Recently I visited a friend near Santa Barbara, California, and one day we took a day trip into Los Angeles to see the Huntington Botanical Gardens. In particular, my friend wanted to show me the Desert Garden exhibit. She thought it was pretty special and the highlight of the gardens. I concur with her assessment ... I've never seen such profusion of cacti. The garden has existed for over 100 years, so some of the cacti have grown to monstrous proportions. One cactus of this age is reported to weigh in at 20 tons! And some yucca-type plants have a height of 60 feet.
I had no idea the variety of cacti and succulents that existed. The desert garden display features more than 5,000 species of succulents and desert plants!! And is spread over about 10 acres. It was truly astounding -- dizzying, almost overwhelming, in fact, with the often stark geometry of cacti overlapping one another, and so many varieties packed in so close together. It was so densely grown with such variety, it was like a rainforest or jungle, but of desert plants. A unique place, indeed.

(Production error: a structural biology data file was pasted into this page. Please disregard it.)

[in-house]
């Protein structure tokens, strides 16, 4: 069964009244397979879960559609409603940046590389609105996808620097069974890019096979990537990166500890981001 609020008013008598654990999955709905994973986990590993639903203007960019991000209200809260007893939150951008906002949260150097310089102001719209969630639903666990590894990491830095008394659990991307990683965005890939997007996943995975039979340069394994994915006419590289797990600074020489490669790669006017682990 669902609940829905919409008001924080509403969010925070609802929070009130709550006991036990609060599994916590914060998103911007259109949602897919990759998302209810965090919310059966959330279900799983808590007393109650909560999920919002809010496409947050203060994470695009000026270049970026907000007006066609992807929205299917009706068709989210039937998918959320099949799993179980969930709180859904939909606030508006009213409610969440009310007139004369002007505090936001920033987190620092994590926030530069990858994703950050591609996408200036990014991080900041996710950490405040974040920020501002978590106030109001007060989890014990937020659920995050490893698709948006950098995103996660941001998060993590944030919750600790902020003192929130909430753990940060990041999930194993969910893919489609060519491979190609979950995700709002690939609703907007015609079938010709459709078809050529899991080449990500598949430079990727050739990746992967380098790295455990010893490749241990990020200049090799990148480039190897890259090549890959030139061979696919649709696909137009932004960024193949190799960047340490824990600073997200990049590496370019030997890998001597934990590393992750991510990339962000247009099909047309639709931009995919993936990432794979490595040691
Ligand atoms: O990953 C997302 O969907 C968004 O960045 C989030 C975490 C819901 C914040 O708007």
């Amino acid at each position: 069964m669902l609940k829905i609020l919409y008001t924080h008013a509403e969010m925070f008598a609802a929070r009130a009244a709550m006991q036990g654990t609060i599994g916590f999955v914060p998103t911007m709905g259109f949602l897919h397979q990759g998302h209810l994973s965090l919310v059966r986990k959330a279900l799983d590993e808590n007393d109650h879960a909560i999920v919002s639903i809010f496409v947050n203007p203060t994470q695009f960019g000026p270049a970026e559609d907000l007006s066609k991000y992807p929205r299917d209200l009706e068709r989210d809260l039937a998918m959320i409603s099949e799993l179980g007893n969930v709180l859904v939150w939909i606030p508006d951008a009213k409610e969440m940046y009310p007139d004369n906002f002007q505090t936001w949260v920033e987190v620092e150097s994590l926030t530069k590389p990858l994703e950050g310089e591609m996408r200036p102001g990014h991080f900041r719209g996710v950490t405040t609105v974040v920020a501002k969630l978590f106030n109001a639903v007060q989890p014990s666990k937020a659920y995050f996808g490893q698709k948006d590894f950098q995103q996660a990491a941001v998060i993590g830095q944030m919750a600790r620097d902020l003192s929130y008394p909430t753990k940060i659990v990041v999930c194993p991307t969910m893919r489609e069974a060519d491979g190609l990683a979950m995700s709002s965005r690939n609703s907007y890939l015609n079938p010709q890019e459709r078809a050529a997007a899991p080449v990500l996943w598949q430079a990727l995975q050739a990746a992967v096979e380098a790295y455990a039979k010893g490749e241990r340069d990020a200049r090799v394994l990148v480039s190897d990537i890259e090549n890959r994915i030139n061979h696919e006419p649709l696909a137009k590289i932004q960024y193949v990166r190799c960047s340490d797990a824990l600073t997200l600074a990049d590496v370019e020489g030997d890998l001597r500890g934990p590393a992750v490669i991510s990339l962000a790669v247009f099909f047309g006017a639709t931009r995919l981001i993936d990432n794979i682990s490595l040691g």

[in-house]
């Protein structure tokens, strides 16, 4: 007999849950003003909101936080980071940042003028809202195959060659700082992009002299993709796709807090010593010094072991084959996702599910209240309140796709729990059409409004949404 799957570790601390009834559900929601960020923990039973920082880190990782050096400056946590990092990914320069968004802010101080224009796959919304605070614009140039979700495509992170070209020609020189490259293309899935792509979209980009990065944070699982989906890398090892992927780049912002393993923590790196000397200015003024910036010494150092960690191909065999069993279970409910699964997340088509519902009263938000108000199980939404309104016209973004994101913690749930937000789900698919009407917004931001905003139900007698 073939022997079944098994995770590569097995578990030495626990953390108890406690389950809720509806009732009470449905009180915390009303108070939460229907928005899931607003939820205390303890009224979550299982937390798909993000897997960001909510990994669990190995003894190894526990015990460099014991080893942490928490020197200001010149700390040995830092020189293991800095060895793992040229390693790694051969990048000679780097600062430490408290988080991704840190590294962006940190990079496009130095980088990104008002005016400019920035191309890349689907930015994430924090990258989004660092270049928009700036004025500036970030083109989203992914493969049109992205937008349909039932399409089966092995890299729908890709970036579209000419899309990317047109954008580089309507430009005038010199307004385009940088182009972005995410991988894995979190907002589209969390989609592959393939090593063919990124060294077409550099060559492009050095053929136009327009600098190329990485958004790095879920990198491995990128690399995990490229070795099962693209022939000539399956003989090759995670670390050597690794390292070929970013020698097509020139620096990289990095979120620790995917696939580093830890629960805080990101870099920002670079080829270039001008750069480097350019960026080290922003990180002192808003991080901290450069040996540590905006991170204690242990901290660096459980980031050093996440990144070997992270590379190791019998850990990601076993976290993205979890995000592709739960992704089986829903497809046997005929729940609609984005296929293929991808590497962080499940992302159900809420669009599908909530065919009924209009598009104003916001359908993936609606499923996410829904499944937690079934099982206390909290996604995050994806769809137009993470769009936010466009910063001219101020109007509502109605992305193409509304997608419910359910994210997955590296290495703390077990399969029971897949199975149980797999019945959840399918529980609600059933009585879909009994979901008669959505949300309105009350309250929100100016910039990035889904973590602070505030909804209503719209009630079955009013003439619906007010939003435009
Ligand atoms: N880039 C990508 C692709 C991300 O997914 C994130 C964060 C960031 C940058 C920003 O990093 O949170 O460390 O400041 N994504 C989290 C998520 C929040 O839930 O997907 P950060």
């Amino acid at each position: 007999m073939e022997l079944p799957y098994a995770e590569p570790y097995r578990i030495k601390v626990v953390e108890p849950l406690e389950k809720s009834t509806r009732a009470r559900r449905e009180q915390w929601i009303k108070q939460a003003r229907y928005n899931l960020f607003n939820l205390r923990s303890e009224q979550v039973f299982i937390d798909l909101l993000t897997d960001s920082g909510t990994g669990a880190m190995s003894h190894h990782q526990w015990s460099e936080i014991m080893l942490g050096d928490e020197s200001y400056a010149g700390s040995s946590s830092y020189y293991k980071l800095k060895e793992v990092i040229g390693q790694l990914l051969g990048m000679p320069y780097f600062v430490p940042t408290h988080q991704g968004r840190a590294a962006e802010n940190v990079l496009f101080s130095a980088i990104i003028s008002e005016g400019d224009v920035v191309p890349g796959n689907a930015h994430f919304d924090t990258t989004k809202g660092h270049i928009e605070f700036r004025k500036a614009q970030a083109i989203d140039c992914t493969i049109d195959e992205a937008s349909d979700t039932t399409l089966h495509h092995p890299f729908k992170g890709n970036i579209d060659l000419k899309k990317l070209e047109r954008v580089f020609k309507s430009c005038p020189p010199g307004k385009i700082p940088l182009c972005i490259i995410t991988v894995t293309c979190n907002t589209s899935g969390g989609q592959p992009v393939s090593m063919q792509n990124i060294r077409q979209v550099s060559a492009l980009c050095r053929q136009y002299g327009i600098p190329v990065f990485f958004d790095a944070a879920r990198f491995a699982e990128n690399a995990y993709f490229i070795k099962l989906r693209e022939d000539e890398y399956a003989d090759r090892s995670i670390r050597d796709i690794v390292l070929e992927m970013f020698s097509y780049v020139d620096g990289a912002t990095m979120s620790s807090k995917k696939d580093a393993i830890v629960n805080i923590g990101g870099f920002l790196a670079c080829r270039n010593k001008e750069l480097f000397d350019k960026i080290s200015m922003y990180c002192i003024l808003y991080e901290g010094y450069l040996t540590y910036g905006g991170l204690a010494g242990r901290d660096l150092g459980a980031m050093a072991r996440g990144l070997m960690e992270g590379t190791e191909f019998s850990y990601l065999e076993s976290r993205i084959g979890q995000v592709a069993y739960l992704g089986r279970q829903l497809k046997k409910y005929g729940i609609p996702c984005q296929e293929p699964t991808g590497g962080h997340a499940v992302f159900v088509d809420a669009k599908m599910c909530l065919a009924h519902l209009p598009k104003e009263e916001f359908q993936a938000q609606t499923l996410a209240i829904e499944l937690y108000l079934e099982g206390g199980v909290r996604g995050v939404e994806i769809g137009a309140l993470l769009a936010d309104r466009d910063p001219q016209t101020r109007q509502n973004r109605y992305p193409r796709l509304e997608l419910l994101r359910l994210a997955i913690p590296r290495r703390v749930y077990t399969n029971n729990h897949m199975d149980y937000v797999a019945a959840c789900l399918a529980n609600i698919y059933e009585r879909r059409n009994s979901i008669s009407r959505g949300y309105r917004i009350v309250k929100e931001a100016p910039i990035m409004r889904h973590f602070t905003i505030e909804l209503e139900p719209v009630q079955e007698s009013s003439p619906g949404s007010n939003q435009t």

So here is a photographic glimpse of the desert garden for you to contemplate the wonders of nature with. The first photo I originally featured in the Friday Photo section before I put together this post. It gives you a very rough and, frankly, pretty inadequate idea of the varieties of desert plants co-existing in the display. One of my friends made the remark of this display area: watch out for banana peels! You can just see Wylie Coyote go skating into one of these prickly scenes, right?
The golden barrel cactus seemed especially photogenic to me. From the Gardens' website, they say: "The ribs of the golden barrel cactus resemble an accordion, expanding and contracting as the plant stores and uses water. Many of the golden barrels you see here were planted from seed before 1915 and now weigh several hundred pounds."